Japan’s Nikkei Computer Interview with Landon Downs on Quantum Computing via Quantum Annealing and What’s Next for Quantum Software

May 31, 2016
1QBit co-founder and President Landon Downs was interviewed by Nikkei Computer during the 2016 Canadian-Japanese Scientific & Cultural Exchange Meeting on Quantum Computing via Quantum Annealing, which is taking place on May 30 – 31, 2016, in Tokyo.

Nikkei Computer: What is the latest general business situation of D-Wave & 1QBit?

Landon Downs: Our team has grown to just under 50 leading scientists and software developers headquartered in Vancouver. We’ve built a large portfolio of research and intellectual property relating to the development of quantum software tools and applications. We are now developing this IP into cloud services and developer tools, some of which are already available now at via our website, where an interactive notebook has been provided to allow users to explore 1QBit’s quantum-ready SDK, tutorials, and documentation. We are inviting private beta users ahead of the public release of the SDK later this year. Registration for the private beta is also possible through the 1QBit website.

To date, our quantum-ready SDK and custom services have been accessible to our Fortune 100 clients and we look forward to empowering a broader audience with the ability to develop their own quantum-ready applications for optimization problems. We are continuing to partner with new clients in the industries of finance, health sciences, and energy to customize our quantum software and tools to their specific industry problems.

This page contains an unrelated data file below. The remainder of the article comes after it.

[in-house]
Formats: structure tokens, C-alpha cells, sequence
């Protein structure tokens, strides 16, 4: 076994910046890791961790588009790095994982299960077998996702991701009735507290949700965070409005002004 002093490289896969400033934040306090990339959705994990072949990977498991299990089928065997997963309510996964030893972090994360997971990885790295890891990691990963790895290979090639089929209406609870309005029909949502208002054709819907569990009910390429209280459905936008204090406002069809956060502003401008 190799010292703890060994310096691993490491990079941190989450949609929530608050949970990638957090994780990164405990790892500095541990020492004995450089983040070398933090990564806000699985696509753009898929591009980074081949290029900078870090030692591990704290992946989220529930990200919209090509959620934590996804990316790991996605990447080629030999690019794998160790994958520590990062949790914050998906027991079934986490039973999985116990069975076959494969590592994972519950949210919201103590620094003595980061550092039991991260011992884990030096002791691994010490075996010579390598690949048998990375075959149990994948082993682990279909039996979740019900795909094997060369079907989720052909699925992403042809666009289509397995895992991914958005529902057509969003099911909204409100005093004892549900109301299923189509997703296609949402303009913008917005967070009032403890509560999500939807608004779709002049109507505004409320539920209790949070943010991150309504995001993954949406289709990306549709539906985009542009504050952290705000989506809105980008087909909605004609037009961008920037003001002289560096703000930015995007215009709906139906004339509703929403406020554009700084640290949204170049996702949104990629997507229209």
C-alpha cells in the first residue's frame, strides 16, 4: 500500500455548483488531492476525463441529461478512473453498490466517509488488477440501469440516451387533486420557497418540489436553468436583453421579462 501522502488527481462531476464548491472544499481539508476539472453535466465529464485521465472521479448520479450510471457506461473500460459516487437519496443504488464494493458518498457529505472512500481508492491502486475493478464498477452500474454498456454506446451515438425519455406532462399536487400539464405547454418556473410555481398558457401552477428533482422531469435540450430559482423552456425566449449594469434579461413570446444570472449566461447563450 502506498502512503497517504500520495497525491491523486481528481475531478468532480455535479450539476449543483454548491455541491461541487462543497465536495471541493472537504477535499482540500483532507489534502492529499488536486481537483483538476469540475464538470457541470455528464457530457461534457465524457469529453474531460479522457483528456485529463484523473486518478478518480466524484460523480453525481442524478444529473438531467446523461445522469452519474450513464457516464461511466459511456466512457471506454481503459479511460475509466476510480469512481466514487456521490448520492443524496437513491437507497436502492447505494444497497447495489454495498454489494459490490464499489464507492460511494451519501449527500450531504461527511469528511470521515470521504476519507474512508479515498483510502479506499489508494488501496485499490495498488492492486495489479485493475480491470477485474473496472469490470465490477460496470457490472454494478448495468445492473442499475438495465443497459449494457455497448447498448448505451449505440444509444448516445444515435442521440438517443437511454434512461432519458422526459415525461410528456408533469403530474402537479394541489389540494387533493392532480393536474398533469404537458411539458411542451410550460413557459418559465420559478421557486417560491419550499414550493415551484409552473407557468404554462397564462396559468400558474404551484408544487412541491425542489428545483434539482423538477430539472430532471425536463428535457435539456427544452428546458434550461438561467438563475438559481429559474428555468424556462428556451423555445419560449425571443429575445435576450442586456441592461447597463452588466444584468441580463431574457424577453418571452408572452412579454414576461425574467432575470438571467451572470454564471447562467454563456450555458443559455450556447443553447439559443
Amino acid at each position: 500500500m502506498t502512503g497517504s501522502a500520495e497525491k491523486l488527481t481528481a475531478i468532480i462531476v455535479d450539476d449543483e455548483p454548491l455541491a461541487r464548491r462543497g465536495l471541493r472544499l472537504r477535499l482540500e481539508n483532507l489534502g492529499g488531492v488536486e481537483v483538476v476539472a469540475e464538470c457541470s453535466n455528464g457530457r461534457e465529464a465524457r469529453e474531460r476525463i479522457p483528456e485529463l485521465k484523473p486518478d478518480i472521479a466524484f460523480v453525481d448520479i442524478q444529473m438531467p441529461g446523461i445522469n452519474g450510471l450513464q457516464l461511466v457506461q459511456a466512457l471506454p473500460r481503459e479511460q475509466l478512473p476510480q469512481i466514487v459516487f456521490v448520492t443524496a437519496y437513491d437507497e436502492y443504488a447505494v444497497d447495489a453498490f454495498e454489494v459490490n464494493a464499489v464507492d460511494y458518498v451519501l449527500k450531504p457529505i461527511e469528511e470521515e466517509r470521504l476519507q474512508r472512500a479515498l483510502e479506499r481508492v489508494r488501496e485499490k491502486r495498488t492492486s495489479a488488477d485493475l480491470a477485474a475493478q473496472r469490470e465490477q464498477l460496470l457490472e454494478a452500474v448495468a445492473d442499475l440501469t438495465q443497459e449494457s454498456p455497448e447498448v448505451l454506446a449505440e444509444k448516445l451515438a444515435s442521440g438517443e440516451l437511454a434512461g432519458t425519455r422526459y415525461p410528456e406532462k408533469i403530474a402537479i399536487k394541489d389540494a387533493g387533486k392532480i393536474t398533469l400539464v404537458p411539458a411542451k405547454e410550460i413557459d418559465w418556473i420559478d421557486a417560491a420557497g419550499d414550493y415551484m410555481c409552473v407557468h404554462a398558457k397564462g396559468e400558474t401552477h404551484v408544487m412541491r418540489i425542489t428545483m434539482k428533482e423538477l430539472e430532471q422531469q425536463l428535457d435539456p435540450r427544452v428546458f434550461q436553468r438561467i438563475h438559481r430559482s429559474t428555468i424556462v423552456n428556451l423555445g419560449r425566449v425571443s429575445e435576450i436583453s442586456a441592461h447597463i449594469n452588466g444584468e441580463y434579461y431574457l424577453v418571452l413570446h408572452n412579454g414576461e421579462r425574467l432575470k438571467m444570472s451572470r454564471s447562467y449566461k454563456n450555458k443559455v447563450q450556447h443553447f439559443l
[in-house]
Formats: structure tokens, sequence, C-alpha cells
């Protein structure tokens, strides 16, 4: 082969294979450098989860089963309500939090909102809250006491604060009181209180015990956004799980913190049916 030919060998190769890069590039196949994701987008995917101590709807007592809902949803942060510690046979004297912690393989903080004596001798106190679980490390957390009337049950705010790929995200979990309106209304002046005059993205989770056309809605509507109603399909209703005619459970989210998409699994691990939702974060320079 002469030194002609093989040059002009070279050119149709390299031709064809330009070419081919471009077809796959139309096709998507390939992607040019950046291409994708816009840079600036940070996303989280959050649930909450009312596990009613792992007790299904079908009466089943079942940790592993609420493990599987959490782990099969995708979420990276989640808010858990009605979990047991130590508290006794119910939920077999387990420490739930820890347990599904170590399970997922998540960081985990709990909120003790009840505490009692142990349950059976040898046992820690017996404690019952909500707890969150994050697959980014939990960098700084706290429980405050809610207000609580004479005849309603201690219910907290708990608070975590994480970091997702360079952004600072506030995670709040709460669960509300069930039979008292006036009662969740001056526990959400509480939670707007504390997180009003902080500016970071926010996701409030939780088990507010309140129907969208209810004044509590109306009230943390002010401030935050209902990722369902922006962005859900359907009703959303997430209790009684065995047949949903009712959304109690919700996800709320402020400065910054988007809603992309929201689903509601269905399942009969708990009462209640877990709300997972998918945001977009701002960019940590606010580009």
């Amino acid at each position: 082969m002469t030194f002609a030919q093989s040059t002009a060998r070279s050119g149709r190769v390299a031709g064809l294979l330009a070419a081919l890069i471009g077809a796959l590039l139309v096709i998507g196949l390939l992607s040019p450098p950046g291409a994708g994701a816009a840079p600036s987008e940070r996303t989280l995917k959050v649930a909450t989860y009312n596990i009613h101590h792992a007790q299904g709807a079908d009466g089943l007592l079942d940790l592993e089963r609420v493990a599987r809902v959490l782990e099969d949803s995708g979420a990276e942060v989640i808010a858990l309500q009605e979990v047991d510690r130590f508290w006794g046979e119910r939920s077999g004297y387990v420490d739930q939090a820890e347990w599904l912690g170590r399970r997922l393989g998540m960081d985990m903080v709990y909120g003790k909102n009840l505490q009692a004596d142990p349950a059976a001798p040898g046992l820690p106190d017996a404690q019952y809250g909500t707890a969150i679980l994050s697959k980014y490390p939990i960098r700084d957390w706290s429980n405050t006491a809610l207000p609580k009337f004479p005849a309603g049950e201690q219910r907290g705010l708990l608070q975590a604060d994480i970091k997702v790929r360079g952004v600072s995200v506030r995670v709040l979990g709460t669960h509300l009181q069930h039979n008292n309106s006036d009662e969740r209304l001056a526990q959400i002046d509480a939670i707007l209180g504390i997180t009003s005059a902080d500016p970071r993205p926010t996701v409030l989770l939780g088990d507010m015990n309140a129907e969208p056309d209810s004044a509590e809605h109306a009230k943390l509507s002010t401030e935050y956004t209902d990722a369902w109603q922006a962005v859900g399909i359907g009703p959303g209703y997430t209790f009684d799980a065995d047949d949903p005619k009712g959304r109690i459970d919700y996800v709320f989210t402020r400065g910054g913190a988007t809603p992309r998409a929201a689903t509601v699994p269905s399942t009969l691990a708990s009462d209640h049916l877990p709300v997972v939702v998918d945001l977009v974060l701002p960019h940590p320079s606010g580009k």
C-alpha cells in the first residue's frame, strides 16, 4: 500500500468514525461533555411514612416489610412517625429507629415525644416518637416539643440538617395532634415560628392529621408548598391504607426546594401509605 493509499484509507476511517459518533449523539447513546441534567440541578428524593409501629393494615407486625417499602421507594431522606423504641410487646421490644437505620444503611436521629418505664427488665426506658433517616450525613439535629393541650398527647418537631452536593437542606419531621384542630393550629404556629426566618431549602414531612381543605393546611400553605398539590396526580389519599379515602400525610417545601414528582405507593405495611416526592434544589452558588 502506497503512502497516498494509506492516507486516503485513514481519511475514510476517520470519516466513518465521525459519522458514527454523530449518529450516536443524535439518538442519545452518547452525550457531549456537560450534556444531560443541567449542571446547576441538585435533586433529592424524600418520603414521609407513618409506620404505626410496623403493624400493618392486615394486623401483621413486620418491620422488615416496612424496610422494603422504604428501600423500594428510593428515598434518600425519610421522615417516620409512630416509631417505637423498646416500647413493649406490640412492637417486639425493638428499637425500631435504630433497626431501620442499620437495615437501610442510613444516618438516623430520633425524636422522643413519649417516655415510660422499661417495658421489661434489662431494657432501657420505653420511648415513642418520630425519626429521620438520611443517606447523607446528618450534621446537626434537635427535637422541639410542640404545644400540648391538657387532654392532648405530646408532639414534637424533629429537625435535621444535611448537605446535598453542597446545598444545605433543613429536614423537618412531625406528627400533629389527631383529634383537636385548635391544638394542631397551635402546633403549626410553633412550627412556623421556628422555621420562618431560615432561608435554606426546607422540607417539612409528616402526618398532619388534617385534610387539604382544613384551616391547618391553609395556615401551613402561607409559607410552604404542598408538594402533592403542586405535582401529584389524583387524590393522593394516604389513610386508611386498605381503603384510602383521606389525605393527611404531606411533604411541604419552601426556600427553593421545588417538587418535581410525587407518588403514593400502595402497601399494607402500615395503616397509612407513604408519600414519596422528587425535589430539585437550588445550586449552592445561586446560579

Nikkei Computer: In which areas of R&D are you putting the most emphasis nowadays?

Landon Downs: Our main R&D focus is on applying the quantum-ready software and tools we have built to provide more accurate solutions to existing optimization problems using classical computers, while giving companies the ability to immediately harness the power of quantum systems to power these same applications when quantum hardware becomes available at scale.

Specific areas of R&D we are working on include: graph analytics such as graph comparison for drug development, fraud analysis, network examination; developing algorithms from a quantum lens; regression analysis for building better risk adjusted return portfolios of financial assets; optimal trading trajectories for more accurate estimation of multi-period optimization problems; and machine learning through techniques like Q-learning.

We are also conducting R&D to apply the software we’ve built to specific industry applications by partnering with Fortune 500 companies to implement our broad-application tools to solve high-value optimization problems for their business.

Nikkei Computer: What are your plans for future development?

Landon Downs: We recently released an online interactive notebook of our SDK, including tutorials that outline how our quantum software is used, and detailed documentation which provides access to the underlying technology our SDK is based on and instruction for how to develop and use quantum applications.